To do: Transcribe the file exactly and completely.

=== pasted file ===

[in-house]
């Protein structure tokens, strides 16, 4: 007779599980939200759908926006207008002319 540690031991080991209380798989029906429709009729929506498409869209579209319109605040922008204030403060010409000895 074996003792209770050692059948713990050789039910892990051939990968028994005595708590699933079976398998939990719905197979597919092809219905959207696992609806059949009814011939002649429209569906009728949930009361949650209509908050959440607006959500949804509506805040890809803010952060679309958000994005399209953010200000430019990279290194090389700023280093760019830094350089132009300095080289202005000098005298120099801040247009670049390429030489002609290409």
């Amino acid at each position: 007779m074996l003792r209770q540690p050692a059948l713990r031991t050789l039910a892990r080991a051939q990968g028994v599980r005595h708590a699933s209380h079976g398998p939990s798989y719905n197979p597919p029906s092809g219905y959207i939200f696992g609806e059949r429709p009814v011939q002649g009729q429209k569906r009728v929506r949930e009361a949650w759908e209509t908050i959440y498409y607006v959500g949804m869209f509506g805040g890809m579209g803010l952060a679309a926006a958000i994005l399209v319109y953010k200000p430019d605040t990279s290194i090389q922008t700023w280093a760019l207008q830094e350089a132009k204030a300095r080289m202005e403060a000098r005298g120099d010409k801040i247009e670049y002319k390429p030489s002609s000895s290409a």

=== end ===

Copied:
[in-house]
């Protein structure tokens, strides 16, 4: 007779599980939200759908926006207008002319 540690031991080991209380798989029906429709009729929506498409869209579209319109605040922008204030403060010409000895 074996003792209770050692059948713990050789039910892990051939990968028994005595708590699933079976398998939990719905197979597919092809219905959207696992609806059949009814011939002649429209569906009728949930009361949650209509908050959440607006959500949804509506805040890809803010952060679309958000994005399209953010200000430019990279290194090389700023280093760019830094350089132009300095080289202005000098005298120099801040247009670049390429030489002609290409």
């Amino acid at each position: 007779m074996l003792r209770q540690p050692a059948l713990r031991t050789l039910a892990r080991a051939q990968g028994v599980r005595h708590a699933s209380h079976g398998p939990s798989y719905n197979p597919p029906s092809g219905y959207i939200f696992g609806e059949r429709p009814v011939q002649g009729q429209k569906r009728v929506r949930e009361a949650w759908e209509t908050i959440y498409y607006v959500g949804m869209f509506g805040g890809m579209g803010l952060a679309a926006a958000i994005l399209v319109y953010k200000p430019d605040t990279s290194i090389q922008t700023w280093a760019l207008q830094e350089a132009k204030a300095r080289m202005e403060a000098r005298g120099d010409k801040i247009e670049y002319k390429p030489s002609s000895s290409a």